Piers’ Working Party Report September 2022“Sadly I missed the September working party as I was helping out elsewhere. But the valiant volunteers met as usual and went to work on the copse of Western Red Cedar where Stara borders with Colquite and Colpit Cottages on the river’s east bank.

Western red cedar is known to be one of the most durable and stable types of timber available. As an interesting but trivial aside it is the most common wood used to make bee hives, but it does create a rather gloomy environment so we are hoping that some thinning of this plantation might let some light in and encourage other, native, species to grow up amongst the cedar and help us towards our goal of reverting Stara to its ancient woodland roots.

The cleared timber will be used around the woods in the future, mostly as fence posts as this species is especially resistant to rot without requiring any chemical treatment (ah, now the bee hive thing makes a bit more sense!!!).

Also the group found time to clear some of the main drainage points on the east side of the river which will be needed this winter as the river fills with rainfall both from upstream and from within the woods itself. It is so easy to get used to the river in its current quiet and calm state, but in only a few weeks we will be facing a far more menacing beast, possibly in places over a metre deeper than now.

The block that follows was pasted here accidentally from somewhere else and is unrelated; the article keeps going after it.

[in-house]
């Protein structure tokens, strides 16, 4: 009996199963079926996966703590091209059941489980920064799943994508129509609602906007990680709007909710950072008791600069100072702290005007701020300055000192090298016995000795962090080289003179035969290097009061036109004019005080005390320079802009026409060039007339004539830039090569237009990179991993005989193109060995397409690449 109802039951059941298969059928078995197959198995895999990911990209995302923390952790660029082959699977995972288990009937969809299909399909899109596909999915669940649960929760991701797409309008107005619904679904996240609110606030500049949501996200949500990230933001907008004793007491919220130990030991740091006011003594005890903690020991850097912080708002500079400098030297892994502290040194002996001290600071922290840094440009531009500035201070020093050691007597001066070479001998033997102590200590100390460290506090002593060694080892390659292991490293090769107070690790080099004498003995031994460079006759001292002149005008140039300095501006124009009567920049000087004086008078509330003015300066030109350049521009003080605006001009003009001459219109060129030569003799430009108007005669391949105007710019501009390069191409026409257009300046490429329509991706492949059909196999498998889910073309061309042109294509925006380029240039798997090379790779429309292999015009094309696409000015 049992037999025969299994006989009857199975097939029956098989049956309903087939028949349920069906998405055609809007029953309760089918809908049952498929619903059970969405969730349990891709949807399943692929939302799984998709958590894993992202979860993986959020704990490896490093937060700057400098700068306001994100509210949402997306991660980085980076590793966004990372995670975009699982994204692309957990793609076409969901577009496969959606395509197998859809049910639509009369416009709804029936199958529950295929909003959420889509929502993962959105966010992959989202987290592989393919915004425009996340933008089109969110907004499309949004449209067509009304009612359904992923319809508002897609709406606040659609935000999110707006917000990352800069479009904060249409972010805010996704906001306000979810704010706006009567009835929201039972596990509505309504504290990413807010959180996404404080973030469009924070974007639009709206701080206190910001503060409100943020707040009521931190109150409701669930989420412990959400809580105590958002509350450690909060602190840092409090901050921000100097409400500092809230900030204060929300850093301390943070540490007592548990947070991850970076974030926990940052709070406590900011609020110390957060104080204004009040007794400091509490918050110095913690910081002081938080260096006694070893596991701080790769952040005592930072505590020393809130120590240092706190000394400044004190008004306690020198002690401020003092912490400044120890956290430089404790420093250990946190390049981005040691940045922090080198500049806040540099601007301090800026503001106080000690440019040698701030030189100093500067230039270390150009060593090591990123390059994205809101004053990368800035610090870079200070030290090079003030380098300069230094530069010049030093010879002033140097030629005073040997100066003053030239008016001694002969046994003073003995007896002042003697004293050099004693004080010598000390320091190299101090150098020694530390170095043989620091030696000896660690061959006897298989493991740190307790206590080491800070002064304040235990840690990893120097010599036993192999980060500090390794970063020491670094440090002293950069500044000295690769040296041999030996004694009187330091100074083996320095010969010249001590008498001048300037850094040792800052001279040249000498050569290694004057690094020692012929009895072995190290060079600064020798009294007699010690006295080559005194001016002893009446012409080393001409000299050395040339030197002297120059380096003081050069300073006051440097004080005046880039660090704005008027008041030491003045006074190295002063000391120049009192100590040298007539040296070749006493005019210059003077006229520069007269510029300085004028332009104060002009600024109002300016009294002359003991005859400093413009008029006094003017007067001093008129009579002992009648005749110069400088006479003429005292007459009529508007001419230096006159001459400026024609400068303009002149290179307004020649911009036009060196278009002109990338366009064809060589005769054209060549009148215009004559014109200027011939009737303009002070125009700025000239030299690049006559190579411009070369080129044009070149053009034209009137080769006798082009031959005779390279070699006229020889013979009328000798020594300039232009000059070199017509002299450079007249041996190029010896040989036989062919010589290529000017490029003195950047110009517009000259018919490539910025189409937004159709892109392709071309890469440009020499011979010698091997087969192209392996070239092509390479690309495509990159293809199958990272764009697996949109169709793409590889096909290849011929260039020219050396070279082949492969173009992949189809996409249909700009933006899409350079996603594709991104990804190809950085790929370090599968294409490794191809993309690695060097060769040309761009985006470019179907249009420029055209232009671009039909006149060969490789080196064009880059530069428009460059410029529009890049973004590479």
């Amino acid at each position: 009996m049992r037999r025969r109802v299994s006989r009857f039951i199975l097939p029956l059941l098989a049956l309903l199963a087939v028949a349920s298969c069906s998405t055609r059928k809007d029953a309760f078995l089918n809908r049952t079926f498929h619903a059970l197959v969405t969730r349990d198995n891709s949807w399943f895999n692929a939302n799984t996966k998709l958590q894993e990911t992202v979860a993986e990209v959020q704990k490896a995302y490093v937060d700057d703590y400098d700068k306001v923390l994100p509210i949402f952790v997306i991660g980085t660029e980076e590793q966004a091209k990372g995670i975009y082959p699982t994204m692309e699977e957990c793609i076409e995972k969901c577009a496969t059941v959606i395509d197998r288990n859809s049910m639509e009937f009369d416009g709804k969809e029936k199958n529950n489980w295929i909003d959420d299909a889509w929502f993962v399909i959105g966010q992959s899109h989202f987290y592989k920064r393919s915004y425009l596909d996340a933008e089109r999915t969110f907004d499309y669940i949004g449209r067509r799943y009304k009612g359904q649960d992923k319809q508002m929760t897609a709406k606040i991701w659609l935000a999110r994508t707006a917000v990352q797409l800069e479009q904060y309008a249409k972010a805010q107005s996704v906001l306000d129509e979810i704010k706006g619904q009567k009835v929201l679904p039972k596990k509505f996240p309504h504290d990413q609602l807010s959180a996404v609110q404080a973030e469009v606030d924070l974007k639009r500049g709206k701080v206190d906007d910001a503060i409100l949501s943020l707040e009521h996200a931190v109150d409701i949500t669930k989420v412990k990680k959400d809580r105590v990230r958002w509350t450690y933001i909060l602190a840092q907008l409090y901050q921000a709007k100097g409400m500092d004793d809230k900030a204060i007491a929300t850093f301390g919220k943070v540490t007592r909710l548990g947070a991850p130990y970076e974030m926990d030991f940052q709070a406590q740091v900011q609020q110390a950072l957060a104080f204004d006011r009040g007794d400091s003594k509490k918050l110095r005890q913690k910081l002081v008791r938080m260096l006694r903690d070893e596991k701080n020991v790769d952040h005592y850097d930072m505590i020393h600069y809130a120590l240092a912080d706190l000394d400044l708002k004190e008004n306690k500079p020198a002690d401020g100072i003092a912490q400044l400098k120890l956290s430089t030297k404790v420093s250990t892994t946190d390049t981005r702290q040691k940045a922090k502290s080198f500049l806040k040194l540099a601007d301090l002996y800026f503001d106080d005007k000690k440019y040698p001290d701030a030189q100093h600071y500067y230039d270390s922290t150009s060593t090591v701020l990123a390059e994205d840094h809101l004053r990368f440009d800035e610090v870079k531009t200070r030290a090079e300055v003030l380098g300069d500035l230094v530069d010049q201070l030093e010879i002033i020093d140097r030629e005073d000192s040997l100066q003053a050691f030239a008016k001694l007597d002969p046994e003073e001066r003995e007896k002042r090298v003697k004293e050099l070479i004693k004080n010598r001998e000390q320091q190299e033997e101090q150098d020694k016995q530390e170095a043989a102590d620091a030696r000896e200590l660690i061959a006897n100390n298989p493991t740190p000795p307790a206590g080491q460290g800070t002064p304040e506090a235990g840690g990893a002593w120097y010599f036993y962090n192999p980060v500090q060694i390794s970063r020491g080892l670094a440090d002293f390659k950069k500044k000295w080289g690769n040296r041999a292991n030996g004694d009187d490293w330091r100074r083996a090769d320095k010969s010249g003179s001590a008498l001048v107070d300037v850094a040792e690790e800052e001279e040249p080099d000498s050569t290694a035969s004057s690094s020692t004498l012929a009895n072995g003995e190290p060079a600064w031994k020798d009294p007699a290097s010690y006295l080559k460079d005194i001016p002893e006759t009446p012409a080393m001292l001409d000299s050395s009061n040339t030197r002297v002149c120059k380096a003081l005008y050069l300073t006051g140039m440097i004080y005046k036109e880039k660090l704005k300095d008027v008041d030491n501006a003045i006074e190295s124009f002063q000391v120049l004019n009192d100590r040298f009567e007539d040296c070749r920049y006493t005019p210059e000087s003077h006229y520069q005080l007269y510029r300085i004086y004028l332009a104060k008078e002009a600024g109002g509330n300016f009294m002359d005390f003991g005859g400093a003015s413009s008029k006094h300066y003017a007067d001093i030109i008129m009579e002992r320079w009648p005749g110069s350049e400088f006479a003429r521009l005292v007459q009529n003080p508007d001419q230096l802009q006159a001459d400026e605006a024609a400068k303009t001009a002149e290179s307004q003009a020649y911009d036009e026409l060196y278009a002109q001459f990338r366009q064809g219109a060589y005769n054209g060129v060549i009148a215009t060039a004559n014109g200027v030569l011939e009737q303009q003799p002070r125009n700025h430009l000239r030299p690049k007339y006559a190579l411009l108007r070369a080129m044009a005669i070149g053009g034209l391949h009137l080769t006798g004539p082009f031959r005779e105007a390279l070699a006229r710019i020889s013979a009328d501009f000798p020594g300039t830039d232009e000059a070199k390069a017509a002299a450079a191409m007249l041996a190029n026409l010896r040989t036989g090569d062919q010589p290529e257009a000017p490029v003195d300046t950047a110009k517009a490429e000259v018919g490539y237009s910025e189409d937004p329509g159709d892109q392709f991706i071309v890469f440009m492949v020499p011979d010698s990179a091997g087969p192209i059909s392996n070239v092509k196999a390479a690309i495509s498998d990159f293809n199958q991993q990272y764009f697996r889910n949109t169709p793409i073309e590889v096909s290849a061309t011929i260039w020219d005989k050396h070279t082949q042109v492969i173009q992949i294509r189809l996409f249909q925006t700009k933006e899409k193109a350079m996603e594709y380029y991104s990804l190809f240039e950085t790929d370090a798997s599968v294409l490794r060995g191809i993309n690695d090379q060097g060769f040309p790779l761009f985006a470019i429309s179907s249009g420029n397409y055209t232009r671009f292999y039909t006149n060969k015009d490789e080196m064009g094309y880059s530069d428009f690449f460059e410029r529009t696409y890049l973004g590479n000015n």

Next month’s working party will be on 1st October at 10am as usual. All being well we will be working up in Broadwood’s new plantation where the bracken will be starting to die and fall over. This is a very risky time for our young trees up there as wet, dying bracken is very heavy and can push young trees over or even choke them, so we will firstly be finding the young trees, then clearing the bracken around them to ensure they survive into the winter when the bracken will gradually rot away. This is a big task and may take the next 2 working parties, so please come and help if you can, but wear suitable clothing and footwear as it will be soggy!
Thanks, see you there.”

Note from Anne – this may not seem very glamorous work, but as far as the future climate is concerned, it’s vital that our young broadleaved trees survive and thrive, so this is very important work.

As always, thank you to everyone of our Friends and volunteers for your continued support. It makes it all worthwhile.